BY JOHN PAUL KING | With a title like “The Revenant,” one might expect the newest work by Alejandro G. Iñárritu to be a horror movie. Indeed, though its name is meant only as a metaphoric reference to the central character’s experience, many viewers may find themselves horrified by much of its content and imagery.
This is not a criticism; rather, it’s a warning to viewers who might otherwise be unprepared for the level of intensity attempted- and achieved- by Iñárritu as he tells this story of determination and survival within the terrifying beauty of the natural world.
The screenplay, by Iñárritu and Mark L. Smith, is based “in part” on a novel by Michael Punke, which was itself based on the real-life story of Hugh Glass. An experienced frontiersman, he was part of an 1823 fur trading expedition in the northern reaches of the Louisiana Purchase; abandoned and left for dead by his comrades after sustaining severe injuries on the trail, he managed to crawl 200 miles to the nearest settlement- despite his grave condition, the harsh weather, and the danger from hostile Arikara war parties in the region.
The real Glass became something of a legend, to be sure; through the combined dramatic embellishments of Parke’s novel and the movie’s script, that legend is transformed into a classical revenge tragedy exploring the contrast between the savagery and nobility of man.
To go into any more detail about the plot would be difficult, not so much for fear of giving away the twists and turns of the story as for the sake of preserving the revelatory power of the film’s key moments.
Iñárritu uses a fluid camera to immerse his audience, creating an effect which is less like watching a series of events take place than it is like being in the midst of them as they arise and recede. It’s disorienting and overwhelming; the vast scope of the wilderness setting, the camera’s restless focus, the hyper-reality of the natural light and the meticulously crafted soundscape- all these combine to form an atmosphere pregnant with surprises, both wondrous and terrible.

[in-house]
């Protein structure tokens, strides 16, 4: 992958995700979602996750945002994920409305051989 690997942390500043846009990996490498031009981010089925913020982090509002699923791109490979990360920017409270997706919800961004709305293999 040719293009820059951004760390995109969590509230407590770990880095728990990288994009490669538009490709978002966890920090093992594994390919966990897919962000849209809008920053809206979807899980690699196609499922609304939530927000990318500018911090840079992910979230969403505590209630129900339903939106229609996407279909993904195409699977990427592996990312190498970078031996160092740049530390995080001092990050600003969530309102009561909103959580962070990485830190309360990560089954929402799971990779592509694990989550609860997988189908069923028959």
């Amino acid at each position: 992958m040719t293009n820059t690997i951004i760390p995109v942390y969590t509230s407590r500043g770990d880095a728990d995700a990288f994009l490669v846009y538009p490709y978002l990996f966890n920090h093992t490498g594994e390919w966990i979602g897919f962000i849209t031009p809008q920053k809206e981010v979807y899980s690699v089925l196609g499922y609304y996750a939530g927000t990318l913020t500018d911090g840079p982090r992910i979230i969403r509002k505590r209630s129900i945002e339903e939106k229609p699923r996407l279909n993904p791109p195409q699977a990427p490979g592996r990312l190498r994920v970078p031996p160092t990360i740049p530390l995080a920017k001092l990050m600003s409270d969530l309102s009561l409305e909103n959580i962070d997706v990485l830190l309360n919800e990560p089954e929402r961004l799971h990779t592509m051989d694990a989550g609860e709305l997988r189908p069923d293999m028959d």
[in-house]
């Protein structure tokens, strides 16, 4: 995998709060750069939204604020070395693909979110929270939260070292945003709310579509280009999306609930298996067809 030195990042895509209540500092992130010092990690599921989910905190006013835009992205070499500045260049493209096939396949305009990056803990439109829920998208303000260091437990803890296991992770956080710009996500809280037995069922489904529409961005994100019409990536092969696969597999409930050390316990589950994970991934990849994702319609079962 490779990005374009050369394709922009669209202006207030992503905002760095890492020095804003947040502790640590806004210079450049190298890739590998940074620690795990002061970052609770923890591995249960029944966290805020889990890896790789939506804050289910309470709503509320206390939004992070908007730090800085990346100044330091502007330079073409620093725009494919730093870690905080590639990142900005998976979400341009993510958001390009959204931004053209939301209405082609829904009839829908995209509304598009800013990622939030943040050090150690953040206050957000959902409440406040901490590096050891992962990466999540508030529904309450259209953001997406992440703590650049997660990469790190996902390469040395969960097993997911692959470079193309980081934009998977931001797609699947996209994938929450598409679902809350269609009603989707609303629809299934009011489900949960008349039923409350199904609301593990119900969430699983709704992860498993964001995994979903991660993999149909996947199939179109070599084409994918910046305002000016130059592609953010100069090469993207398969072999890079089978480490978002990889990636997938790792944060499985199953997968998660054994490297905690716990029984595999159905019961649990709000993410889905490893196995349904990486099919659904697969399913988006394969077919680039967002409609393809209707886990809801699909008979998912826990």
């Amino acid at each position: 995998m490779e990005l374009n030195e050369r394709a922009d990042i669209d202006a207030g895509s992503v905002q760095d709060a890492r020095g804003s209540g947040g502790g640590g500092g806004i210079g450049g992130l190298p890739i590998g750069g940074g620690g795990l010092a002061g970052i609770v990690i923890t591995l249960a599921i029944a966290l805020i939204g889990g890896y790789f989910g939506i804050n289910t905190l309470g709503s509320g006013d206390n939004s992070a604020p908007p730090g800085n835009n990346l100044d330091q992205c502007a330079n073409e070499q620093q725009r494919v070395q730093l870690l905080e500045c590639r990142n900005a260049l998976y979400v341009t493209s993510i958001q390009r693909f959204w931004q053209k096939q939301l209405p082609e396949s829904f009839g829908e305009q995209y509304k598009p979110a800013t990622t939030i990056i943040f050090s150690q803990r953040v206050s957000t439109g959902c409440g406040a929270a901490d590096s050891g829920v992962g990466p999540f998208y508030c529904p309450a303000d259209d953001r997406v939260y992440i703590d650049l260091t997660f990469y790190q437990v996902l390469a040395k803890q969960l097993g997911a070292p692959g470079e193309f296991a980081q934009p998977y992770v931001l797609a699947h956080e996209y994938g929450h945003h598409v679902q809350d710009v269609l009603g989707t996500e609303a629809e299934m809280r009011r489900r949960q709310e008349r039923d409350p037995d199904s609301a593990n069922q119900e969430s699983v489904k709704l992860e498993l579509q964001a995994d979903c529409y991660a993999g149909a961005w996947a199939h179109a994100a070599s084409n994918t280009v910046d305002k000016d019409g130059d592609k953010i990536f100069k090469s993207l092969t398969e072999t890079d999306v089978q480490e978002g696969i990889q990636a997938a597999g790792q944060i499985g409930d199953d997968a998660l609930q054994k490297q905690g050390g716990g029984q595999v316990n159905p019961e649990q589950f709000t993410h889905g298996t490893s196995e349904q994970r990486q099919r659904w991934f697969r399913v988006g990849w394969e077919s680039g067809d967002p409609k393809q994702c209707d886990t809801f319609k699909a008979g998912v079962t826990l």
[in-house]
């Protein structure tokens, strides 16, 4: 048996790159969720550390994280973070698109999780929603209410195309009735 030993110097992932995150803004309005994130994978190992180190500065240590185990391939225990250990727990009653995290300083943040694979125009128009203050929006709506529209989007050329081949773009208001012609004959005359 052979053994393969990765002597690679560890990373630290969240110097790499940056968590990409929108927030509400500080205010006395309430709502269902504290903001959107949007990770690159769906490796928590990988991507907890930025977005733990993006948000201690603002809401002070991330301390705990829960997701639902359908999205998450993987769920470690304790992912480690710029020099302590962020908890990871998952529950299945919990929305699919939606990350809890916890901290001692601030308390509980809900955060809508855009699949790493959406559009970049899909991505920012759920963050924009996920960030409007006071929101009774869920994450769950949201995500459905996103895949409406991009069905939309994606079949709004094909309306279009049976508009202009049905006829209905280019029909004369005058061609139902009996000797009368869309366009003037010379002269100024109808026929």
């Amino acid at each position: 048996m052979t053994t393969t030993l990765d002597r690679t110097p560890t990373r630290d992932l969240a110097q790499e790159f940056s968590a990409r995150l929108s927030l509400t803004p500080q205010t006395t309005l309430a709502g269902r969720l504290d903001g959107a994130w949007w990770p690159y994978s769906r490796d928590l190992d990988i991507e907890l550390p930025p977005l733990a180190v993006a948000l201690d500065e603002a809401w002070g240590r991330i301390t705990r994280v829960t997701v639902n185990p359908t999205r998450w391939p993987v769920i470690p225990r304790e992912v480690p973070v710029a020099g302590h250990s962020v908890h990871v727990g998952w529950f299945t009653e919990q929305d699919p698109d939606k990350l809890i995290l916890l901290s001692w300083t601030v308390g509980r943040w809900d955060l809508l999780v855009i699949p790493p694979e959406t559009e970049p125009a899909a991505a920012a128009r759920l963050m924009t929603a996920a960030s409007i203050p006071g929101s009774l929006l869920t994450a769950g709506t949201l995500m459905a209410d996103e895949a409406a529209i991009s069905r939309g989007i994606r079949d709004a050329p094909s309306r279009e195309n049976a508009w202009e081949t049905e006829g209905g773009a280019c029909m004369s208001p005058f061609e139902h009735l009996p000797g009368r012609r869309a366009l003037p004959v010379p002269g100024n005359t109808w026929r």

When those surprises come, the film commands a visceral response that rises beyond mere involvement in its narrative and connects you with that primal corner of your psyche that still sends prickles up your spine whenever you hear an animal howling in the darkness of night.
Iñárritu, far from rehearsing yet another big-screen tale that could easily have been lifted from a samurai epic or “spaghetti” western, seeks to provide his audience with a concrete experience of unthinkable occurrences.
It may have been the director’s audacious vision to bring such remarkable things to the screen, but an expert team was necessary to realize it. The film’s roving camerawork, though carefully plotted by Iñárritu, was executed by cinematographer Emmanuel Lubezki, who also managed to give every shot a surreal and luminous beauty that haunts the memory long after the film is over.
Accompanying the stunning visuals is the ethereal score, composed by Ryuichi Sakamoto (in collaboration with Alva Noto and Bryce Dessner), which contributes its own sense of stark detachment and otherworldly grace to the action.
In front of the lens, Leonardo DiCaprio gives a raw performance, possibly his best to date, as Glass; he communicates a profound range of humanity with a minimal amount of dialogue, in spite (or perhaps because) of the sheer physical ordeal of filming the role.
No less effective is Tom Hardy as the darker half of the story’s human conflict, creating an unforgettable portrait of a man who has become hardened into the personification of self-serving indifference.
“The Revenant” certainly feels unprecedented, but it does not completely escape its very “Hollywood” roots. It retains many of the familiar tropes found throughout decades of frontier adventure movies, and it yields to the temptation of rewriting history in order to provide the kind of satisfying climactic showdown expected in such fare.
Nevertheless, Iñárritu, who is Mexican, brings an outsider’s perspective to this inherently American milieu and transcends its form to offer something beyond expectation. Even as he charts the inexorable force of will that drives the drama, he confronts us with the breathtaking enormity of Nature and thereby forces us to contemplate our own irrelevance in the face of its awesome power. He took well-documented pains to do so- going over budget and behind schedule in order to shoot his film in sequence with natural light, under grueling and dangerous conditions which sometimes endangered his cast and crew- but the payoff is visible in every extraordinary frame.
“The Revenant” shows us a kind of cold, profound beauty that is rarely seen in a mainstream American film, and that is a precious reward for those who have the stamina to endure it.